Imagine that the Universe we observe, from end-to-end, is just a drop in the cosmic ocean. That beyond what we can see, there’s more space, more stars, more galaxies, and more everything, for perhaps countless billions of light years farther than we’ll ever be able to access. And that as large as the unobservable Universe is, that there are again innumerably more
Universes just like it — some larger and older, some smaller and younger — dotted throughout an even larger spacetime. As rapidly and inevitably as these Universes expand, the spacetime containing them expands even more quickly, driving them apart from one another, and ensuring that no two Universes will ever meet. It sounds like a fantasy picture: the scientific idea of a Multiverse. But if the science we accept today is correct, it’s not only a valid idea, it’s an unavoidable consequence of our fundamental laws.
The idea of the Multiverse has its roots in the physics required to describe the Universe that we see and inhabit today. Everywhere we look in the sky, we see stars and galaxies, clustered together in a great cosmic web. But the farther away in space we look, the farther back in time we look as well.
The more distant galaxies are younger, and hence less evolved. Their stars have fewer heavy elements in them, they appear smaller as fewer mergers have happened, there are more spirals and fewer ellipticals (which take time to form from mergers), and so on. If we go all the way to the limits of what we can see, we find the very earliest stars in the Universe, and then a region of darkness beyond that, where the only light is the leftover glow from the Big Bang.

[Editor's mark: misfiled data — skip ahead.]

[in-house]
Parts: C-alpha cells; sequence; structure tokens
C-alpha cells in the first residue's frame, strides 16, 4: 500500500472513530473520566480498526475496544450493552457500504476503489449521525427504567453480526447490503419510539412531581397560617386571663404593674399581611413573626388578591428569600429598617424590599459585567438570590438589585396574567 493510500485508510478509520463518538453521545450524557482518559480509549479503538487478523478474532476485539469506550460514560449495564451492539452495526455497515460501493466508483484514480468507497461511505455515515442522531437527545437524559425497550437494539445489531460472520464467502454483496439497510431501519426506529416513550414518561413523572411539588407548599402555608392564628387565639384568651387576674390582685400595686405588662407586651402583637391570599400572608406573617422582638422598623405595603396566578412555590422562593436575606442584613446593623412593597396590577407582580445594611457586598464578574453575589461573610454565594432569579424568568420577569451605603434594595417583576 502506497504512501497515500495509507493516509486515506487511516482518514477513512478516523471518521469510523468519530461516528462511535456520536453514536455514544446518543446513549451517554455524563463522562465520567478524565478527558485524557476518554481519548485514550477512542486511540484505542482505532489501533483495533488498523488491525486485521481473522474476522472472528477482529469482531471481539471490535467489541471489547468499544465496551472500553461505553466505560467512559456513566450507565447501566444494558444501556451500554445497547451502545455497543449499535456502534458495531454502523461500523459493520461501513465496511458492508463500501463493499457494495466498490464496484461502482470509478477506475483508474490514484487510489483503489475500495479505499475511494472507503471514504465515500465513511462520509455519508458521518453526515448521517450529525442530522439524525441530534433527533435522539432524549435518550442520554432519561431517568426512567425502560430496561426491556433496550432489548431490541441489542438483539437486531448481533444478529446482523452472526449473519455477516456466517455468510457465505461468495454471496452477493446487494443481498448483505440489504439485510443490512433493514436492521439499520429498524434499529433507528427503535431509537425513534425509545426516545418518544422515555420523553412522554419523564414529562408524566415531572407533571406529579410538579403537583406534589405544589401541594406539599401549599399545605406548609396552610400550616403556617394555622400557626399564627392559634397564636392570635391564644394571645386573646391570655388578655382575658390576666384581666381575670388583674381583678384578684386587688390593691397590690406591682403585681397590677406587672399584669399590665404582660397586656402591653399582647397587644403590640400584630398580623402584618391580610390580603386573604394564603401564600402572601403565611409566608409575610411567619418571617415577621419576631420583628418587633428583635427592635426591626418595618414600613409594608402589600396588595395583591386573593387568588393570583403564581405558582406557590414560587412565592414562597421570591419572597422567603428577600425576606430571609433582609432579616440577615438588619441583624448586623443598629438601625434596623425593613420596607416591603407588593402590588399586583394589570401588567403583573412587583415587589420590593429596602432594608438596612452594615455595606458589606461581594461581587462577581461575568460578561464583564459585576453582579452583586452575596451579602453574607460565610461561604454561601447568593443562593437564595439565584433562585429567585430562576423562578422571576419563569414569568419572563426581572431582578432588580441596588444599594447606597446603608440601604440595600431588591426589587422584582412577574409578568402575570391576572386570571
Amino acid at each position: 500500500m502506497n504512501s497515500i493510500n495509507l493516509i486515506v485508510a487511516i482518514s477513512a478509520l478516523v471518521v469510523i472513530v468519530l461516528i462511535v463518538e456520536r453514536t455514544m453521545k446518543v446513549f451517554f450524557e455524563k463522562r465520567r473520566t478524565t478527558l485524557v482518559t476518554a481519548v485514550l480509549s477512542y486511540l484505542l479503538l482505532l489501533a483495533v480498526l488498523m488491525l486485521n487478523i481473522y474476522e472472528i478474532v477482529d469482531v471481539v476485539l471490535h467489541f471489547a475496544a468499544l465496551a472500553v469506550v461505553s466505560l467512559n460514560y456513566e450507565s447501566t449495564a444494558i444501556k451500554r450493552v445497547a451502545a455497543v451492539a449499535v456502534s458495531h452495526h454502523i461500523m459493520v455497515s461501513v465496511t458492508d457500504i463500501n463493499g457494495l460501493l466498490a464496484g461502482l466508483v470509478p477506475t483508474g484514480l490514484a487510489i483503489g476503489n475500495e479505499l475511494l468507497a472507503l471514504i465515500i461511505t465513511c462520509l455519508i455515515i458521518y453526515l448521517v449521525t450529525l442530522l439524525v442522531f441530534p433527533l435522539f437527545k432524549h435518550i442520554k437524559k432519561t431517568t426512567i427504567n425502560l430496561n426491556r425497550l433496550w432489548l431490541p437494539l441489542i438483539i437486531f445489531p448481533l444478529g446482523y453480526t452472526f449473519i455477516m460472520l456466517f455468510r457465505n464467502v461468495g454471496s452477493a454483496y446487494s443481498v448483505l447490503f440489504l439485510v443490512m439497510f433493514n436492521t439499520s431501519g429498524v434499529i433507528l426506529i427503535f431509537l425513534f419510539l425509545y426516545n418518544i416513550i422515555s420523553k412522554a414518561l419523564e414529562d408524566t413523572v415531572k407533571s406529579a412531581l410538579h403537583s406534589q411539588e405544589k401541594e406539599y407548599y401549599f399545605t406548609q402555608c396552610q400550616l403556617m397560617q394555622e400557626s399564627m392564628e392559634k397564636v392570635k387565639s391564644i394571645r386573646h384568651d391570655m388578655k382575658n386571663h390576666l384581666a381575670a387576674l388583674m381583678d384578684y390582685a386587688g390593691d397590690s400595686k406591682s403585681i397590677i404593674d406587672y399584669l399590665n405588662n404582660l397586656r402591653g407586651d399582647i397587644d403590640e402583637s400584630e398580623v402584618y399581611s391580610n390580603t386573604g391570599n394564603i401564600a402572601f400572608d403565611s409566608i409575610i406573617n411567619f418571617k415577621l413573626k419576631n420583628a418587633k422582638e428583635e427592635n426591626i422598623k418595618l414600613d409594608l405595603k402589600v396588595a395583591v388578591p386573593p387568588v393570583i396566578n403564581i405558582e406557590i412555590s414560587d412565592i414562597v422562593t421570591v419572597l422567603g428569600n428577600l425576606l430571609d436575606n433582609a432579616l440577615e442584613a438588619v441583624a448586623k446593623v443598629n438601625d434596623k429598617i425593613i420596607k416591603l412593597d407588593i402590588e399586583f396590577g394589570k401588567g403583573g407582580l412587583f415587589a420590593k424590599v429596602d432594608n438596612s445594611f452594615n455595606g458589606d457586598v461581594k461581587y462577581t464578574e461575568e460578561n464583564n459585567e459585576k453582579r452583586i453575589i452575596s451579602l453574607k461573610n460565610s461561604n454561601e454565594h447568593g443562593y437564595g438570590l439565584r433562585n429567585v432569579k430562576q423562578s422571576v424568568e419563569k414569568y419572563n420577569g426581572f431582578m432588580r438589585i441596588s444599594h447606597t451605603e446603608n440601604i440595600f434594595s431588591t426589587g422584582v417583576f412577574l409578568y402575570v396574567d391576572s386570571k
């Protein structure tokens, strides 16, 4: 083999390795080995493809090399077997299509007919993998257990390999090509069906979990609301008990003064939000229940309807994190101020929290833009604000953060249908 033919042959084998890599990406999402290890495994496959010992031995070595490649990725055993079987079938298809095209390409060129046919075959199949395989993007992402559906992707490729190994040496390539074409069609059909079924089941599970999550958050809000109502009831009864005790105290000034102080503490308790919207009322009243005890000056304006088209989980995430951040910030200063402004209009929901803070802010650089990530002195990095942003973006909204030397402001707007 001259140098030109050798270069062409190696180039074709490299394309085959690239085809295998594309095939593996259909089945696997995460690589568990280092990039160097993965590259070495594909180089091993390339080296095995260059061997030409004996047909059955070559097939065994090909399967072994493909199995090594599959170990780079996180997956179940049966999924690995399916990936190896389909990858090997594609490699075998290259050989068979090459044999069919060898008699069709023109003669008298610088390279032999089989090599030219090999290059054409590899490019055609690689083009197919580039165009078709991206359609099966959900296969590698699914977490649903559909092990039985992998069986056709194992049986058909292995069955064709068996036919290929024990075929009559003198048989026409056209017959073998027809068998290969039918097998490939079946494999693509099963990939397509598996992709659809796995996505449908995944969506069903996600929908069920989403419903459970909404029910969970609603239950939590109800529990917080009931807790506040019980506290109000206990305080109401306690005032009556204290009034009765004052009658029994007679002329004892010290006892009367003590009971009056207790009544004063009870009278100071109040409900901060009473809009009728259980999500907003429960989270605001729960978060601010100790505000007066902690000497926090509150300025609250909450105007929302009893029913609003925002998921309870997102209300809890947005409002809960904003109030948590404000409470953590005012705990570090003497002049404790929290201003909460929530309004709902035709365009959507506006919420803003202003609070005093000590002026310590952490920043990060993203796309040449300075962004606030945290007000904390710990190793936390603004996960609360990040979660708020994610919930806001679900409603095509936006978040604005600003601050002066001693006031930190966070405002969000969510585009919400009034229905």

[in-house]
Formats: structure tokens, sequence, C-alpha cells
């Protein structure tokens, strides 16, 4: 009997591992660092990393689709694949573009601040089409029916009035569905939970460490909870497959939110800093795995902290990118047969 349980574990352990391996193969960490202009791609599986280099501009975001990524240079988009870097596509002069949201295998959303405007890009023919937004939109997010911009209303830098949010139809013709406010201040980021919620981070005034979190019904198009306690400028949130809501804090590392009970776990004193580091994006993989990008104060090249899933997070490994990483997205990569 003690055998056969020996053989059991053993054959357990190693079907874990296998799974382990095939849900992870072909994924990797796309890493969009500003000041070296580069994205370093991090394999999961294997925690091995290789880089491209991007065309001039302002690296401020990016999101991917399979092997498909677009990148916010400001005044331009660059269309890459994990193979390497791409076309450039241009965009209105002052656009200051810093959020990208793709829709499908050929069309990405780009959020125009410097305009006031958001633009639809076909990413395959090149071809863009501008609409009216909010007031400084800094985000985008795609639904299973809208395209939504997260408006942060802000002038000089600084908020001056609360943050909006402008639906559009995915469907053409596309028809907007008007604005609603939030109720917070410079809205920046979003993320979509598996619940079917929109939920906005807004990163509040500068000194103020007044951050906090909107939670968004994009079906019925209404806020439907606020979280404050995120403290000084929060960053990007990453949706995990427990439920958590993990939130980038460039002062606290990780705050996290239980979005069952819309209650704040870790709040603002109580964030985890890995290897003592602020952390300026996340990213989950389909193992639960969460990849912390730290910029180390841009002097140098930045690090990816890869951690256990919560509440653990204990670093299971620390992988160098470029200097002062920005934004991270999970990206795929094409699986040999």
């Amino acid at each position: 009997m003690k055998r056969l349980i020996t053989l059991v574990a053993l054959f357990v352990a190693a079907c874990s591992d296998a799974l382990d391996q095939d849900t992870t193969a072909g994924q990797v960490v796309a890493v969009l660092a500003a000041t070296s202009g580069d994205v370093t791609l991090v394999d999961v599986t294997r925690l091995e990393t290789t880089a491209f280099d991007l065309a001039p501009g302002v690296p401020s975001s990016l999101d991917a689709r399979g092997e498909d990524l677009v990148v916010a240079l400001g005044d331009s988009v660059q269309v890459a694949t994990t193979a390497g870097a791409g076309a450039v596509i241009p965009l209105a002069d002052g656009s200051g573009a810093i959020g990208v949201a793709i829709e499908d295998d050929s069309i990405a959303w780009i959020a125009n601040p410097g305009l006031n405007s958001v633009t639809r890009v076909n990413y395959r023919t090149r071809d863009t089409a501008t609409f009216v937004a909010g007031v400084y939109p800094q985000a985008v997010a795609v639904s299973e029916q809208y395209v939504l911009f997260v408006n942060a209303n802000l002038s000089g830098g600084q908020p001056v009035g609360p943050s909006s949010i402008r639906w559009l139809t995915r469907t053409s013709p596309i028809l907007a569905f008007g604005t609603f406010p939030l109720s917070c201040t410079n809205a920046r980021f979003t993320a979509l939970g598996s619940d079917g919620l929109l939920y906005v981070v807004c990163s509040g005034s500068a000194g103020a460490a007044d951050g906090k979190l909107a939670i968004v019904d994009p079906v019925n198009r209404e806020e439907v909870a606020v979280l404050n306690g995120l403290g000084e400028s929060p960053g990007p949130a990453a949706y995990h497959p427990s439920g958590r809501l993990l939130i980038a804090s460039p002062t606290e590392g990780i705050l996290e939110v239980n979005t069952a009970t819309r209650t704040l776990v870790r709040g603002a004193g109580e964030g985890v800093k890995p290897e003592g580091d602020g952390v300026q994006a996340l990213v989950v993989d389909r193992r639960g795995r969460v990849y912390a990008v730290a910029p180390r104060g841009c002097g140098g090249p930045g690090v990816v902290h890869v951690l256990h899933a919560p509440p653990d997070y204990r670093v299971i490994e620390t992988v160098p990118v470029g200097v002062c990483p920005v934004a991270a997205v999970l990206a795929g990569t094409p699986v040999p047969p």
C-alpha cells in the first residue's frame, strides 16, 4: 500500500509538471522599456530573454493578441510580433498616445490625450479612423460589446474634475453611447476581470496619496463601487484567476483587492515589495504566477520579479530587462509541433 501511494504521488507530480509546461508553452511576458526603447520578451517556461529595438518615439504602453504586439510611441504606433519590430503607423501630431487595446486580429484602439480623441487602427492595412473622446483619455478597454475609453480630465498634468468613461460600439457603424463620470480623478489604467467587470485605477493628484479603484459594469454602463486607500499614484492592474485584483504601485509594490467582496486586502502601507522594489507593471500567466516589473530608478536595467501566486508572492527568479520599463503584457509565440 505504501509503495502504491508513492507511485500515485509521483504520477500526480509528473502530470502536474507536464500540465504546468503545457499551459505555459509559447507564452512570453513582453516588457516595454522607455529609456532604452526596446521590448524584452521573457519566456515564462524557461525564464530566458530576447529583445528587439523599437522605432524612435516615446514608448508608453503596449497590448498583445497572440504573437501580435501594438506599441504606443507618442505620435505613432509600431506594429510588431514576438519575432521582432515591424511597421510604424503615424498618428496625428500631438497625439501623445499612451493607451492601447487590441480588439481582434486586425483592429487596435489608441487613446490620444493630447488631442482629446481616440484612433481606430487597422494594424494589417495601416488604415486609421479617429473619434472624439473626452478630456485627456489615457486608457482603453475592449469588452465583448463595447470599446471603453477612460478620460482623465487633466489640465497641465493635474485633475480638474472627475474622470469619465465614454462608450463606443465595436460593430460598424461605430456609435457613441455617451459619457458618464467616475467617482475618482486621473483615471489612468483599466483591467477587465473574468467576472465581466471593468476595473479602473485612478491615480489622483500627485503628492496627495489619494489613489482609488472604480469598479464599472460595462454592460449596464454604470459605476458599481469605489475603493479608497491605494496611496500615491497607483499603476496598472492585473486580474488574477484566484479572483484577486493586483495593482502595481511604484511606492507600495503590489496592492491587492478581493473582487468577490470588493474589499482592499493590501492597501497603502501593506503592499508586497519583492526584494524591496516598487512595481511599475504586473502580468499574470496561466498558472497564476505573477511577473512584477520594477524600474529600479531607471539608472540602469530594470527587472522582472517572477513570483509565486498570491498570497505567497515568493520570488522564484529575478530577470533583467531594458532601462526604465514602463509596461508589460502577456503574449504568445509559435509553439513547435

But the Big Bang itself — occurring everywhere at once some 13.8 billion years ago — wasn’t the start of space and time, but rather the start of our observable Universe. Before that, there was an epoch known as cosmic inflation, where space itself expanded exponentially, full of energy inherent to the fabric of spacetime. Cosmic inflation is itself an example of a theory that came along and superseded the one that came before it, in that it:
1Was consistent with all the successes of the Big Bang and encompassed all of modern cosmology.
2Explained a number of problems that the Big Bang couldn’t address, including why the Universe was the same temperature everywhere, why it was so spatially flat, and why there were no leftover high-energy relics like magnetic monopoles.
3And it made many distinct new predictions that could be tested observationally, most of which have been confirmed.
There’s also, however, one consequence that inflation predicts that we do not know whether we can confirm or not: the Multiverse.
The way inflation works is by causing space to expand at an exponential rate. This takes whatever existed before the hot Big Bang and made it much, much, much larger than it was previously. So far, so good: this explains how we get such a uniform, large Universe. When inflation ends, that Universe gets filled with matter and radiation, which is what we see as the hot Big Bang. But here’s where it gets weird.
In order for inflation to end, whatever quantum field is responsible for it has to roll from the high-energy, unstable state that drives inflation down into a low-energy, equilibrium state. That transition, and “rolling” down into the valley, is what causes inflation to come to an end, and create the hot Big Bang.